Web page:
A quote from Reuters:
"The agreement was ratified by parliament," Borislav Stefanovic, a senior party official, told the Beta news agency.
Why is there no definite article before parliament? Is that OK?
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Google's n-gram viewer shows that both uses are possible. However, I would spell them differently:
- The agreement was ratified by Parliament.
- The agreement was ratified by the parliament.
In 1, "Parliament" is used as a proper noun and hence it doesn't admit the definite article "the". In 2, "parliament" is used as a common noun and hence the definite article "the" is necessary to indicate that the speaker expects us to know what parliament they are referring to.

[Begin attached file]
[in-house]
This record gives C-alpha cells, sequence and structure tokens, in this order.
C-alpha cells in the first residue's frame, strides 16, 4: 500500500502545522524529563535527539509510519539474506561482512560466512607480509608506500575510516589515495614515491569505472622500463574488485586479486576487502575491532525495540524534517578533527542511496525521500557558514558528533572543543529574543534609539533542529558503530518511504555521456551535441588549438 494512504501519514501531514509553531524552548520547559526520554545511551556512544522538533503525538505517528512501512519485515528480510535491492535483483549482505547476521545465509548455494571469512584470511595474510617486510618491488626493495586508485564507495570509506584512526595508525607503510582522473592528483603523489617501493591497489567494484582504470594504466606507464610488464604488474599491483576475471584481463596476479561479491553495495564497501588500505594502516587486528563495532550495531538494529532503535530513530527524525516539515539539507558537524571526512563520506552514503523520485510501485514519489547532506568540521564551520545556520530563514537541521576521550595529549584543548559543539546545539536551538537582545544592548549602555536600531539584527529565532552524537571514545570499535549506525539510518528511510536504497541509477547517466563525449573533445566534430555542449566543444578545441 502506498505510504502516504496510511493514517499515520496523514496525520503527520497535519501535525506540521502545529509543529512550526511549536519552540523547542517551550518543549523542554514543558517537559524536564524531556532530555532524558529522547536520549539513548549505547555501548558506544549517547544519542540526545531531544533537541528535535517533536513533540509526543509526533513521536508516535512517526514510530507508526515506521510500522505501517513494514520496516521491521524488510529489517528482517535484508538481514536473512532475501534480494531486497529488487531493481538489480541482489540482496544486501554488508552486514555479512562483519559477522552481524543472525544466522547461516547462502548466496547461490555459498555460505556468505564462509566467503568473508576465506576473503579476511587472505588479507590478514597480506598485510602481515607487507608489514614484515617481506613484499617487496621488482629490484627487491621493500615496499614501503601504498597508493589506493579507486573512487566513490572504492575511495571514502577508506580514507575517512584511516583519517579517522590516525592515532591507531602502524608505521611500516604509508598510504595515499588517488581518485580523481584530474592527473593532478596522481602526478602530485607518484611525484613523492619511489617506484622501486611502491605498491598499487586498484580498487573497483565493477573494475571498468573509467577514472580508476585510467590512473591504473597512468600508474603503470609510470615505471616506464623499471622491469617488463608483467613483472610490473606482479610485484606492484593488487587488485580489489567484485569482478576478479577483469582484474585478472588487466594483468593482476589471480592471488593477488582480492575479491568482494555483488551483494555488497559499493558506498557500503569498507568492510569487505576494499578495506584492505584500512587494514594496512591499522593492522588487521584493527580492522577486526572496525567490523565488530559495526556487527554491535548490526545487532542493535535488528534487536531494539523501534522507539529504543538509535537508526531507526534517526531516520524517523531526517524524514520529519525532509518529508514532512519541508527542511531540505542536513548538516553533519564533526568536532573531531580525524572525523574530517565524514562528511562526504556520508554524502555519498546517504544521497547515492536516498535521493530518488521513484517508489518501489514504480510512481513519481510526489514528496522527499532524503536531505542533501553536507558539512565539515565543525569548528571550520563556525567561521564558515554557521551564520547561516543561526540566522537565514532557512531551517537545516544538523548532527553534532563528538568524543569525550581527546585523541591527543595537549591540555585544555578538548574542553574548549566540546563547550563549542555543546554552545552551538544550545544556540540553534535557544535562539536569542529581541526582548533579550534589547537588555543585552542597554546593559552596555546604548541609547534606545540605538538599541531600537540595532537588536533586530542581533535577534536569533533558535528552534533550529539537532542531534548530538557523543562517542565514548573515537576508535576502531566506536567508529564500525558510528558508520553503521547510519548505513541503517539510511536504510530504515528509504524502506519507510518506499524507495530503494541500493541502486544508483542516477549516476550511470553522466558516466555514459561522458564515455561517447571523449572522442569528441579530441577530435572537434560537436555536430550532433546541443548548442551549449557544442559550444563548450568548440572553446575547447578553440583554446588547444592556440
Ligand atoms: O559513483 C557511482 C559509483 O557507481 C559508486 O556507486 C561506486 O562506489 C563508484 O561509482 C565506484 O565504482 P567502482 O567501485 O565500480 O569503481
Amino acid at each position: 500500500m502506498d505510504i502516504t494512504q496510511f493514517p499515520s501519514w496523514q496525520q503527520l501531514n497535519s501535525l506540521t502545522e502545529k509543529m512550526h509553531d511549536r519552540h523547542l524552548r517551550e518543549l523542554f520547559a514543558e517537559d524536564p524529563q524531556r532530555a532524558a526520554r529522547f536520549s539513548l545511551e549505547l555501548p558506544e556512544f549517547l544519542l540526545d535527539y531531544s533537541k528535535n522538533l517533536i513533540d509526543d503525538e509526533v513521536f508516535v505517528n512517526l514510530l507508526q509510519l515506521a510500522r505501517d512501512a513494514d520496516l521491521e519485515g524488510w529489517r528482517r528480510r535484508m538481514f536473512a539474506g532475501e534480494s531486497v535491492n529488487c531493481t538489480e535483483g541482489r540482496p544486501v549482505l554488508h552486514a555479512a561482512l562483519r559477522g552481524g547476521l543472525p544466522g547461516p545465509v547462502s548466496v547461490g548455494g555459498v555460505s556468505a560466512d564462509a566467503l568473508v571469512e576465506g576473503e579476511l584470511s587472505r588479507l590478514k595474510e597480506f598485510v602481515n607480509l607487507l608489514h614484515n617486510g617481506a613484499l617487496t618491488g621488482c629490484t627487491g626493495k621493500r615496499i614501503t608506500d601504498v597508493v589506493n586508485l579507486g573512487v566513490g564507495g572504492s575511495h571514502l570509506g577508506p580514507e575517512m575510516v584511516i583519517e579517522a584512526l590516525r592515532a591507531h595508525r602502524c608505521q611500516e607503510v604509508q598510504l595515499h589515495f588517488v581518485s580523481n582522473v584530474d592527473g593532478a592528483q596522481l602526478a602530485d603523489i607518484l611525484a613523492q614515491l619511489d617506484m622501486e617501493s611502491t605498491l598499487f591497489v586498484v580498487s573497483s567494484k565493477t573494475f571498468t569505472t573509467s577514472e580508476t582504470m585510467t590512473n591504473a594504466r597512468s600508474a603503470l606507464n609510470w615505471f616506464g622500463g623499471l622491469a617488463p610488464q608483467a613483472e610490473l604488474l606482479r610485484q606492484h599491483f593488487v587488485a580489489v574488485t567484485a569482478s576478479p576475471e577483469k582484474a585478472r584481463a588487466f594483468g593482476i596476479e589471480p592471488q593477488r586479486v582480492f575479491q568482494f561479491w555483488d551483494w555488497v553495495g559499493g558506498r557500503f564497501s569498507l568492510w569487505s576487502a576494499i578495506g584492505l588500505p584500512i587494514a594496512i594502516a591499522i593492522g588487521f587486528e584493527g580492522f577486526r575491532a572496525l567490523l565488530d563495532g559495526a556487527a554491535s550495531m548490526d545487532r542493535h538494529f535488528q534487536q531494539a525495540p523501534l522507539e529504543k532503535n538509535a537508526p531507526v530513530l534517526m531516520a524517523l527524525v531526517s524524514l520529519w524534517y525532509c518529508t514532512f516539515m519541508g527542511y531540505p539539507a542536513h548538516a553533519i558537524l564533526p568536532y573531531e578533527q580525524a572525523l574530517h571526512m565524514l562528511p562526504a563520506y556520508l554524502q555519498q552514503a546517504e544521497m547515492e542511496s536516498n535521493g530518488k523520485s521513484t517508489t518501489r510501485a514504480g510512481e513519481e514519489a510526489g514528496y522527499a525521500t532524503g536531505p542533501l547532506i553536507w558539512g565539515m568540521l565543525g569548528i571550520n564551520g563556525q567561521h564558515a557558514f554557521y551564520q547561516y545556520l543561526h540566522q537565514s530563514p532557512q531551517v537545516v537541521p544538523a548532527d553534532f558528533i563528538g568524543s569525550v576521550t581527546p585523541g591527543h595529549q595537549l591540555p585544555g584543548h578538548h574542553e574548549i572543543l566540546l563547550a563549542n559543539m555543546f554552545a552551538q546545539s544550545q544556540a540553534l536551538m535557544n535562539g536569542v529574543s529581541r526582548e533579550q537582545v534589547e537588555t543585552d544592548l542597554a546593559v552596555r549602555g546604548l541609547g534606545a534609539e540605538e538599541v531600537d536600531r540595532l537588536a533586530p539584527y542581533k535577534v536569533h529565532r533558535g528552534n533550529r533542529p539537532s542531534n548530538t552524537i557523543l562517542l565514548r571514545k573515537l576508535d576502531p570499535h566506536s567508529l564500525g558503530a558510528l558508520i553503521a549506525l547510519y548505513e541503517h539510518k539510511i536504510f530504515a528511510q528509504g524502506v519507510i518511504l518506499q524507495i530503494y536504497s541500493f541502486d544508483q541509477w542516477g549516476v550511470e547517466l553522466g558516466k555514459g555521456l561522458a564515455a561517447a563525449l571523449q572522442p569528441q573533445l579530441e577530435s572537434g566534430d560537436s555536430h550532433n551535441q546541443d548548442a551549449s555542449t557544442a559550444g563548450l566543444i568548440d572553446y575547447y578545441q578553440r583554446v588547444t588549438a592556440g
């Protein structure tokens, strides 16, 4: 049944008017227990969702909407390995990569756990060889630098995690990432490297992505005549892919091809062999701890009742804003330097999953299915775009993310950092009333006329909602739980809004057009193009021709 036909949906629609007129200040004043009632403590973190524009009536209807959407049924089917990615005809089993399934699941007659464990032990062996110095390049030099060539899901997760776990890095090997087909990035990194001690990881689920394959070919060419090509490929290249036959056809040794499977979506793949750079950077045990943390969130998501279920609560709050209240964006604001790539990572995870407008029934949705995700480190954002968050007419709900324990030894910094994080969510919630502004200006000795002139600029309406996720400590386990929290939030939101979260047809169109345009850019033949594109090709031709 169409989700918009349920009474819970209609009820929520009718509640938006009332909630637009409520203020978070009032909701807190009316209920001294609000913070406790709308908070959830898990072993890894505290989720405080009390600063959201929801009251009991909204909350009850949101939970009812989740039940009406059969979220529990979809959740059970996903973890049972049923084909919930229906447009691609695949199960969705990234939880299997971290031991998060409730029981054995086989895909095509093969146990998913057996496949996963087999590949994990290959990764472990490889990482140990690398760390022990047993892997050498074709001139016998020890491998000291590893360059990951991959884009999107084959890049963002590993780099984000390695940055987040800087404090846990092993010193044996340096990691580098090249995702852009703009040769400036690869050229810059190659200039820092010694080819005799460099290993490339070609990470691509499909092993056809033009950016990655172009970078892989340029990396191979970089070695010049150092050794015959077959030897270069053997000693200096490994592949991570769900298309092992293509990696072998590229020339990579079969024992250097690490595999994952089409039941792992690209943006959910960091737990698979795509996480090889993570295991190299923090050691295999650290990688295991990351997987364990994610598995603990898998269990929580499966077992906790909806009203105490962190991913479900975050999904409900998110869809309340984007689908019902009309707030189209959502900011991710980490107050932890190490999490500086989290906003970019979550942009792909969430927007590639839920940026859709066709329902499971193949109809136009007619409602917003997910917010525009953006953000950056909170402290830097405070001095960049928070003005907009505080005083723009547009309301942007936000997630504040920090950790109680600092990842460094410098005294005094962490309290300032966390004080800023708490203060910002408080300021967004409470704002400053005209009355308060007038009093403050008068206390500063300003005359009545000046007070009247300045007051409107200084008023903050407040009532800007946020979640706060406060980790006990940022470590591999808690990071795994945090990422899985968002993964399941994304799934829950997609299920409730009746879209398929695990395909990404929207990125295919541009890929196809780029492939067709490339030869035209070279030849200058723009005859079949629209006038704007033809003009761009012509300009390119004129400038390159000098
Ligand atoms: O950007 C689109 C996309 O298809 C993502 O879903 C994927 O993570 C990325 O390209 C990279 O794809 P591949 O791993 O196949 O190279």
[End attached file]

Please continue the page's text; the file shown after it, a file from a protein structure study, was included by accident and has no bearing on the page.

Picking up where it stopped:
IMO, the word 'parliament' requires the definite article the. That's because Borislav Stefanovic is talking about a particular parliament that ratified the agreement.
As I said in my comments, why the article isn't there could be due to two reasons. It is, after all, a quote i.e. someone said it in a colloquial style. And secondly, it's spoken by a non-native speaker.
So, grammatically yes, it does require the definite article.